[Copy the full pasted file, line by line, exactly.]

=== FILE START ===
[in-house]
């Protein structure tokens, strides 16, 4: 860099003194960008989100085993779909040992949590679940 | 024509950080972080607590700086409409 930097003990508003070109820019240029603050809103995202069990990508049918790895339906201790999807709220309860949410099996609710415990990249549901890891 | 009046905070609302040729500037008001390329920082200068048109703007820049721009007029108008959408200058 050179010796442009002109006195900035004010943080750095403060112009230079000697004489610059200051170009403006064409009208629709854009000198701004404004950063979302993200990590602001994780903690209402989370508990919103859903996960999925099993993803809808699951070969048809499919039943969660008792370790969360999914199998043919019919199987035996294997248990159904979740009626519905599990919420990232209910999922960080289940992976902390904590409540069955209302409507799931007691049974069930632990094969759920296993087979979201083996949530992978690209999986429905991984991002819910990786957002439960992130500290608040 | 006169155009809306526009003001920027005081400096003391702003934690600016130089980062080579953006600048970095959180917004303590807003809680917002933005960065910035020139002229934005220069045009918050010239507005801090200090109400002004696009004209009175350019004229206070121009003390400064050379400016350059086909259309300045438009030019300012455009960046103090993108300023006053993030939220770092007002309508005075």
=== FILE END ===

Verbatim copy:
[in-house]
């Protein structure tokens, strides 16, 4: 860099003194960008989100085993779909040992949590679940 | 024509950080972080607590700086409409 930097003990508003070109820019240029603050809103995202069990990508049918790895339906201790999807709220309860949410099996609710415990990249549901890891 | 009046905070609302040729500037008001390329920082200068048109703007820049721009007029108008959408200058 050179010796442009002109006195900035004010943080750095403060112009230079000697004489610059200051170009403006064409009208629709854009000198701004404004950063979302993200990590602001994780903690209402989370508990919103859903996960999925099993993803809808699951070969048809499919039943969660008792370790969360999914199998043919019919199987035996294997248990159904979740009626519905599990919420990232209910999922960080289940992976902390904590409540069955209302409507799931007691049974069930632990094969759920296993087979979201083996949530992978690209999986429905991984991002819910990786957002439960992130500290608040 | 006169155009809306526009003001920027005081400096003391702003934690600016130089980062080579953006600048970095959180917004303590807003809680917002933005960065910035020139002229934005220069045009918050010239507005801090200090109400002004696009004209009175350019004229206070121009003390400064050379400016350059086909259309300045438009030019300012455009960046103090993108300023006053993030939220770092007002309508005075």